K.O. Just Released A 2-Track EP Featuring AKA and Cassper Nyovest

This is South African hip-hop royalty.

South African superstar rapper K.O. just released a two-track EP, Two Piece, featuring two of South Africa's top MCs, AKA and Cassper Nyovest.

The EP is a moment in that AKA and Cassper Nyovest have an ongoing feud that dates back to 2014. If you recall, at the height of the beef, Nyovest once tweeted that he would like to do a song with both K.O. and AKA, a tweet AKA brushed off using a K.O. lyric.


This is the closest we have gotten to getting that monumental collaboration, even though the rivals are featured on a different song on K.O.'s EP.

Read: AKA, Cassper Nyovest & South Africa's Biggest Hip-Hop Beef

AKA appears on the opening song "Fire Emoji," which was produced by South African hip-hop extraordinaire Buks. AKA and K.O. have sparred on tracks together in the past, and it's always great hearing them trying to out-rhyme each other. Remember "God's Will" by DJ Vigi, "Run Jozi" by AKA and "Bang Out" by DJ Vigi? "Fire Emoji" is another welcome addition to this series of collaborations.

Nyovest appears on "Waya Waya." The song is fitting of the two new age pantsulas. It has some traces of kwaito, as the two deliver their verses and hook with some kwaito sauce, and sporadically throw some old school kwaito phrases in the mix.

Two Piece is, apart from being a moment, a great release that you are highly likely to have on repeat—all three MCs deliver. The EP showcases K.O.'s versatility and it's also a tongue-in-cheek gesture; having two of the biggest rivals in a two-track project is a move open to your own interpretation.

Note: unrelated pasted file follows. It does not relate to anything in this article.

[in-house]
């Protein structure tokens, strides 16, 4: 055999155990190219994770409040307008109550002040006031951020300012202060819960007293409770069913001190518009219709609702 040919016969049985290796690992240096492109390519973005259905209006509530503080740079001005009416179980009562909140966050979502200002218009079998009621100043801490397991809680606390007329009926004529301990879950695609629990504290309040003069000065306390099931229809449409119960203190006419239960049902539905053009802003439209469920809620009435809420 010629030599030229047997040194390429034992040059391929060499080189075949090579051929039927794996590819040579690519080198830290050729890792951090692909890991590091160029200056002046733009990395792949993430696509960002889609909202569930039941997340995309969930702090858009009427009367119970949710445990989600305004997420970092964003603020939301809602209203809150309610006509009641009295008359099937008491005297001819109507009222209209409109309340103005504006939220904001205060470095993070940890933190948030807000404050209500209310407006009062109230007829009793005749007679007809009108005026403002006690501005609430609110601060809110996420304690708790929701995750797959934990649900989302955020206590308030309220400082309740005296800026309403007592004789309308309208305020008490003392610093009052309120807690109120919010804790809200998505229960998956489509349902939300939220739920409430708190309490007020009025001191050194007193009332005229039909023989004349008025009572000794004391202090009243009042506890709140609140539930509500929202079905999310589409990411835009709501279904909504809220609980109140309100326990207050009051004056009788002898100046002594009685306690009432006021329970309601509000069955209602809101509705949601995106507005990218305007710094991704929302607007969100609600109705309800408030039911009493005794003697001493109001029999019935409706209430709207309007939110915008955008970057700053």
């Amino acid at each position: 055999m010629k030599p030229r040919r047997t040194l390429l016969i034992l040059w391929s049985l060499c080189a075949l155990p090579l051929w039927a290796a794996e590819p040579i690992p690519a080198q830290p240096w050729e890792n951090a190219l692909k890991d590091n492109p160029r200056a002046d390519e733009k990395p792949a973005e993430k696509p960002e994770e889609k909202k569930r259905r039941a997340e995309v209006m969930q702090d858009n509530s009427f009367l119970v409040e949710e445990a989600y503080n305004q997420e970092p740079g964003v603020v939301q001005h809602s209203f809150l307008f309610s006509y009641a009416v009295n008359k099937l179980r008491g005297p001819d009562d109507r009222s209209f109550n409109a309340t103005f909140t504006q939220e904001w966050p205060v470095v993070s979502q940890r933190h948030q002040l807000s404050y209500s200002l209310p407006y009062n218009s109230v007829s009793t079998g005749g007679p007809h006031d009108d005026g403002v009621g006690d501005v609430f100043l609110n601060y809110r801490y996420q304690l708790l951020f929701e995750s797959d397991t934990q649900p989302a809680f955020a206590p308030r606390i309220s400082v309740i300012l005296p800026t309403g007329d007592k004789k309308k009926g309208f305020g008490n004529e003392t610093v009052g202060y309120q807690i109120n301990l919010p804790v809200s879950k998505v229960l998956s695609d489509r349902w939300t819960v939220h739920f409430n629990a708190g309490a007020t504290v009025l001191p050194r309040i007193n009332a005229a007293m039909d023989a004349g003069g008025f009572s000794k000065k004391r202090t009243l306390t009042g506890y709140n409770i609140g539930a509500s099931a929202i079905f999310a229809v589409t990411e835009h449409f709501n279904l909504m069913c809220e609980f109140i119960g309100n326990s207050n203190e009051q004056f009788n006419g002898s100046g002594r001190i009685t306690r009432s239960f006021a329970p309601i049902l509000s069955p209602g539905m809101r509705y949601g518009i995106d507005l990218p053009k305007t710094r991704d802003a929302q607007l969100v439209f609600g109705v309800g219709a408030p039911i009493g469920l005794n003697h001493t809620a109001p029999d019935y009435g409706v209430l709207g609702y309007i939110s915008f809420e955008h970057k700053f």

Listen to Two Piece below.



Music
Photo by Don Paulsen/Michael Ochs Archives/Getty Images

Hugh Masekela's New York City Legacy

A look back at the South African legend's time in New York City and his enduring presence in the Big Apple.

In Questlove's magnificent documentary, Summer of Soul, he captures a forgotten part of Black American music history. But in telling the tale of the 1969 Harlem Cultural Festival, the longtime musician and first-time filmmaker also captures a part of lost South African music history too.

Among the line-up of blossoming all-stars who played the Harlem festival, from a 19-year-old Stevie Wonder to a transcendent Mavis Staples, was a young Hugh Masekela. 30 years old at the time, he was riding the wave of success that came from releasing Grazing in the Grass the year before. To watch Masekela in that moment on that stage is to see him at the height of his time in New York City — a firecracker musician who entertained his audiences as much as he educated them about the political situation in his home country of South Africa.

The legacy Masekela sowed in New York City during the 1960s remains in the walls of the venues where he played, and in the dust of those that are no longer standing. It's in the records he made in studios and jazz clubs, and on the Manhattan streets where he once posed with a giant stuffed zebra for an album cover. It's a legacy that still lives on in tangible form, too, in the Hugh Masekela Heritage Scholarship at the Manhattan School of Music.

The school is the place where Masekela received his education and met some of the people that would go on to be life-long bandmates and friends, from Larry Willis (who, as the story goes, Masekela convinced to give up opera for piano) to Morris Goldberg, Herbie Hancock and Stewart Levine, "his brother and musical compadre," as Mabusha Masekela, Bra Hugh's nephew says.

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